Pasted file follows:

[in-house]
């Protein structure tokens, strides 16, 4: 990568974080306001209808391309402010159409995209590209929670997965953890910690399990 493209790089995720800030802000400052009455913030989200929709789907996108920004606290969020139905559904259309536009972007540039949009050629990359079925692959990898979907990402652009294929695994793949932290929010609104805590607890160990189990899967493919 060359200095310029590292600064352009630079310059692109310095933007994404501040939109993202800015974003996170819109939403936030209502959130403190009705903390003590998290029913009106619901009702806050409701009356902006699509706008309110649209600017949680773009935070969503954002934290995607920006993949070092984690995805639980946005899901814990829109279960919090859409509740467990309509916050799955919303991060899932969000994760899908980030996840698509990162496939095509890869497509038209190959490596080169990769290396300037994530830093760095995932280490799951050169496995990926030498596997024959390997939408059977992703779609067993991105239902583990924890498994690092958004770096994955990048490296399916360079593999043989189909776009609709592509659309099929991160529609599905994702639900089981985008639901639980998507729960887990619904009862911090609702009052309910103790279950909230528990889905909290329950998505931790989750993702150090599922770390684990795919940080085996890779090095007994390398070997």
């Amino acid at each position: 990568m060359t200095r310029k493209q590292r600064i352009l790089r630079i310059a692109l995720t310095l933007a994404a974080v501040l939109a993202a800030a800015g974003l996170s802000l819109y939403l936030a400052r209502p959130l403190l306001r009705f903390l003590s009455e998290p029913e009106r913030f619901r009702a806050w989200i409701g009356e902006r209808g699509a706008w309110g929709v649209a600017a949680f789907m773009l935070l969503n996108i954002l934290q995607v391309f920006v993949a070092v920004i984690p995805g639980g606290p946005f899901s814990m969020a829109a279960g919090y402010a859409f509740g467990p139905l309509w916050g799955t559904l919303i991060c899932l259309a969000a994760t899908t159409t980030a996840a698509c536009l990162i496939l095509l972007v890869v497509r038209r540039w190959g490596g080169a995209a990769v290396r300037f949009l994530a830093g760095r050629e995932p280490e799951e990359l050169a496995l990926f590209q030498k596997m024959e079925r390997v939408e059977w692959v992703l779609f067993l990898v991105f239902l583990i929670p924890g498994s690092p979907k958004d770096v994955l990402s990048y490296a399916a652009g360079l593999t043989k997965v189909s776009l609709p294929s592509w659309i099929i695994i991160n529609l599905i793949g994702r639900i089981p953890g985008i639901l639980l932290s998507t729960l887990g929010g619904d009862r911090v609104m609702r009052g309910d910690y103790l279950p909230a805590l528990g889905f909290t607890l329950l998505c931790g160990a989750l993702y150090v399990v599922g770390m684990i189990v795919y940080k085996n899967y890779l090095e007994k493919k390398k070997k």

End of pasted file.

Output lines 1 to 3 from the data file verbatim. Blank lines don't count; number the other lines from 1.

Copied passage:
[in-house]
């Protein structure tokens, strides 16, 4: 990568974080306001209808391309402010159409995209590209929670997965953890910690399990 493209790089995720800030802000400052009455913030989200929709789907996108920004606290969020139905559904259309536009972007540039949009050629990359079925692959990898979907990402652009294929695994793949932290929010609104805590607890160990189990899967493919 060359200095310029590292600064352009630079310059692109310095933007994404501040939109993202800015974003996170819109939403936030209502959130403190009705903390003590998290029913009106619901009702806050409701009356902006699509706008309110649209600017949680773009935070969503954002934290995607920006993949070092984690995805639980946005899901814990829109279960919090859409509740467990309509916050799955919303991060899932969000994760899908980030996840698509990162496939095509890869497509038209190959490596080169990769290396300037994530830093760095995932280490799951050169496995990926030498596997024959390997939408059977992703779609067993991105239902583990924890498994690092958004770096994955990048490296399916360079593999043989189909776009609709592509659309099929991160529609599905994702639900089981985008639901639980998507729960887990619904009862911090609702009052309910103790279950909230528990889905909290329950998505931790989750993702150090599922770390684990795919940080085996890779090095007994390398070997």
């Amino acid at each position: 990568m060359t200095r310029k493209q590292r600064i352009l790089r630079i310059a692109l995720t310095l933007a994404a974080v501040l939109a993202a800030a800015g974003l996170s802000l819109y939403l936030a400052r209502p959130l403190l306001r009705f903390l003590s009455e998290p029913e009106r913030f619901r009702a806050w989200i409701g009356e902006r209808g699509a706008w309110g929709v649209a600017a949680f789907m773009l935070l969503n996108i954002l934290q995607v391309f920006v993949a070092v920004i984690p995805g639980g606290p946005f899901s814990m969020a829109a279960g919090y402010a859409f509740g467990p139905l309509w916050g799955t559904l919303i991060c899932l259309a969000a994760t899908t159409t980030a996840a698509c536009l990162i496939l095509l972007v890869v497509r038209r540039w190959g490596g080169a995209a990769v290396r300037f949009l994530a830093g760095r050629e995932p280490e799951e990359l050169a496995l990926f590209q030498k596997m024959e079925r390997v939408e059977w692959v992703l779609f067993l990898v991105f239902l583990i929670p924890g498994s690092p979907k958004d770096v994955l990402s990048y490296a399916a652009g360079l593999t043989k997965v189909s776009l609709p294929s592509w659309i099929i695994i991160n529609l599905i793949g994702r639900i089981p953890g985008i639901l639980l932290s998507t729960l887990g929010g619904d009862r911090v609104m609702r009052g309910d910690y103790l279950p909230a805590l528990g889905f909290t607890l329950l998505c931790g160990a989750l993702y150090v399990v599922g770390m684990i189990v795919y940080k085996n899967y890779l090095e007994k493919k390398k070997k």